after ingestion or inhalation.
  " With  few  exceptions  the  patient  will
begin to feel ill within 1 5 minutes to an hour
after ingestion.
   If a patient has ingested a pesticide, this is
usually  known or admitted, except in the
case of a toddler. Ingestion of a pesticide as
a result of pica might not be realized.
   Dermal  exposure may be obvious and the
patient  may recall spilling the pesticide on
his skin and clothing. On the other hand, he
may  not  be  aware  that  pesticides  can be
absorbed in this way. He may not  mention
that his shirt,  pants,  or  shoes were wet from
the  pesticide   or  from moist residue  on
leaves. In arid areas,  dermal exposure occurs
from  dry,  dusty  residues  on the  leaves of
the  plant  and there  is   no  sensation of
wetness. In  all suspected cases,  however,
diagnosis is materially helped if the attend-
ing health personnel are made aware that the
patient has sustained a pesticide exposure.
Use the exposure history form in Appendix
   Symptoms  and Signs
   Symptoms  and  signs  compatible  with
cholinergic excess are the second most im-
portant variables contributing to the clinical
diagnosis of anticholinesterase poisoning.
   Although   symptoms   of  cholinergic
poisoning may be easily confused with those
of other  conditions, a pesticide cause should
always be considered. Physical signs are less
subject to misinterpretation. Miosis  is a rare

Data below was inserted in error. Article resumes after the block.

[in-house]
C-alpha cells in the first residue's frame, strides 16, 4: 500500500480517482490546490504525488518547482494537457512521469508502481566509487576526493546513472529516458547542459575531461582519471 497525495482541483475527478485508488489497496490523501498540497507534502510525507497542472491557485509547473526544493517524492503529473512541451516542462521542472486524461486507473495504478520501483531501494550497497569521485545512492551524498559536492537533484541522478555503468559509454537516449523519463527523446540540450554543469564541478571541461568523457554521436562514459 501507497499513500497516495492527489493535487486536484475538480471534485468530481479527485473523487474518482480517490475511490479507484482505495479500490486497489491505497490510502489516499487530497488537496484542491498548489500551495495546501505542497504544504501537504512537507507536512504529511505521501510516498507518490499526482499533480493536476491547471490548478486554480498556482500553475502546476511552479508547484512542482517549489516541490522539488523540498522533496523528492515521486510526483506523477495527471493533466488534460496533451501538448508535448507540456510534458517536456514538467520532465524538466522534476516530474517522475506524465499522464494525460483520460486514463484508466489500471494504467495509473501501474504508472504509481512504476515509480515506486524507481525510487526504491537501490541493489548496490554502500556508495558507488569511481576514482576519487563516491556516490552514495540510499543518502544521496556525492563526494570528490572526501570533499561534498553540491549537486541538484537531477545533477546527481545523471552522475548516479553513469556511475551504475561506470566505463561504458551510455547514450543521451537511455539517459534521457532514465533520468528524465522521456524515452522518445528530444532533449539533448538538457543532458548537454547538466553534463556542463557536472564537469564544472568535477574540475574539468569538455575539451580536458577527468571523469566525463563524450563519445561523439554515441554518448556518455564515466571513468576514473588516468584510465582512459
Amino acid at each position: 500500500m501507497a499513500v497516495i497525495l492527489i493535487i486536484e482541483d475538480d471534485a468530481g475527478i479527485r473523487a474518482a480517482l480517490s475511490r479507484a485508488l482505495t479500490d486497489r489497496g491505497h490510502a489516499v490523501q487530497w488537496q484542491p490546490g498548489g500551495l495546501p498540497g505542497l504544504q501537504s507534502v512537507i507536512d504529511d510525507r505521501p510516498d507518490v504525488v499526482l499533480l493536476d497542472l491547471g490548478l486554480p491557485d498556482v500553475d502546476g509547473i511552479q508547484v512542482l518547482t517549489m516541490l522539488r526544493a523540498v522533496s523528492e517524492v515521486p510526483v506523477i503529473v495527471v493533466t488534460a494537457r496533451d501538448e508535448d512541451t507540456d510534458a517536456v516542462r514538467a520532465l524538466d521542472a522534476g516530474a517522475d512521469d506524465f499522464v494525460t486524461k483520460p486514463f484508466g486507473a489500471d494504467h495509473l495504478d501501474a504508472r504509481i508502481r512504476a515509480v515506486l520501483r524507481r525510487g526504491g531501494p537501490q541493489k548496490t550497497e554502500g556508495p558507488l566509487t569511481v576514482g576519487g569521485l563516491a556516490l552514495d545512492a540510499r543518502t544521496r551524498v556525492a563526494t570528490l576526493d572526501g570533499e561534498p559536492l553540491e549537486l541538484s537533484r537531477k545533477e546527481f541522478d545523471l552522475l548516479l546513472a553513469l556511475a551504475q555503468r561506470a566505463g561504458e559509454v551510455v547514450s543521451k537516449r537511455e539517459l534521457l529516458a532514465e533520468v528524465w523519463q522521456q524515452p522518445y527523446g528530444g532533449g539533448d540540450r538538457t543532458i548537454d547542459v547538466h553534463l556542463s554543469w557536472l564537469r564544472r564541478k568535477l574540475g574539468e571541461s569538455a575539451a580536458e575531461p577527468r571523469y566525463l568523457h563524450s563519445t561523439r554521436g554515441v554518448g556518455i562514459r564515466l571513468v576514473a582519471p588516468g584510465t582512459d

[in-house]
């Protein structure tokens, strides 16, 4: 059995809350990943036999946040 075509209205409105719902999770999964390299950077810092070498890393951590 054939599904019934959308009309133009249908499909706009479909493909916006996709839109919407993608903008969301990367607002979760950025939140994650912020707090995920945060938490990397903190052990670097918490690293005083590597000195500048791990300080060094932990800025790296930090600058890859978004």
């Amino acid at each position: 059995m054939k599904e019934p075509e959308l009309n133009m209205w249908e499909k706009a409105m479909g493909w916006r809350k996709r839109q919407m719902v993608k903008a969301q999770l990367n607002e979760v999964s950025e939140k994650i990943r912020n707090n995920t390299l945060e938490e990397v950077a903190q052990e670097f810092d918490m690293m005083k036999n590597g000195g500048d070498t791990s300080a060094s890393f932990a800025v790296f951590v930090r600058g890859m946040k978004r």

condition  in the  clinic setting. It should
always  lead  to first consideration of ex-
posure   to  anticholinesterase  pesticides.
Miosis is doubly  significant if it is accom-
panied by nicotinic and  muscarinic symp-
toms and muscle  fasciculations. These signs,
together with the general  appearance of the
patient,  should prompt the nurse  and the
physician io a diagnosis of organophosphate
   Atropine Refractoriness
   This is  the third important clinical  ob-
servation which  helps substantiate the diag-
nosis  of an anticholinesterase illness. When a
physician  prescribes a  larger than normal
dose of atropine in a person not exposed to
anticholinesterase pesticides,  the early signs
of atropine toxicity soon become apparent.
These signs include:
   •  dry mouth
   •  flushed skin
   •  increased heart rate
   •  dilated pupils.
   If   the   patient  has  anticholinesterase
poisoning,  large doses  of atropine are  re-
quired to produce these normal reactions.

Differential Diagnosis

   Mild anticholinesterase poisoning causes
such symptoms as:
   •  headache
   •  fatigue
   •  dizziness
   •  blurred vision
   •  excessive sweating
   •  nausea and vomiting
   •  stomach cramps
   •  diarrhea
   «  salivation.
   These  symptoms are  shared  by many
illnesses not related to  pesticides, such as
influenza,  heat stroke or heat exhaustion,
and gastroenteritis.
   Moderately severe  poisoning causes all of
the symptoms found  in  mild poisoning, but
in addition, the patient:
   •  is unable to walk
   •  often complains of chest discomfort
      and tightness
   •  exhibits marked miosis
   •  exhibits muscle twitching.
   These  symptoms  might  be reasonably
mistaken for such  conditions as pneumonia,
myocardial infarction, and encephalitis.
   Severe poisoning results in:
   •  unconsciousness
   •  local or generalized seizures
   •  the manifestation of a  florid choliner-
      gic crisis.
In  these  cases,  several  alternative causes
of coma enter into the differential diagnosis.

                 If there is glycosuria, diabetic coma might be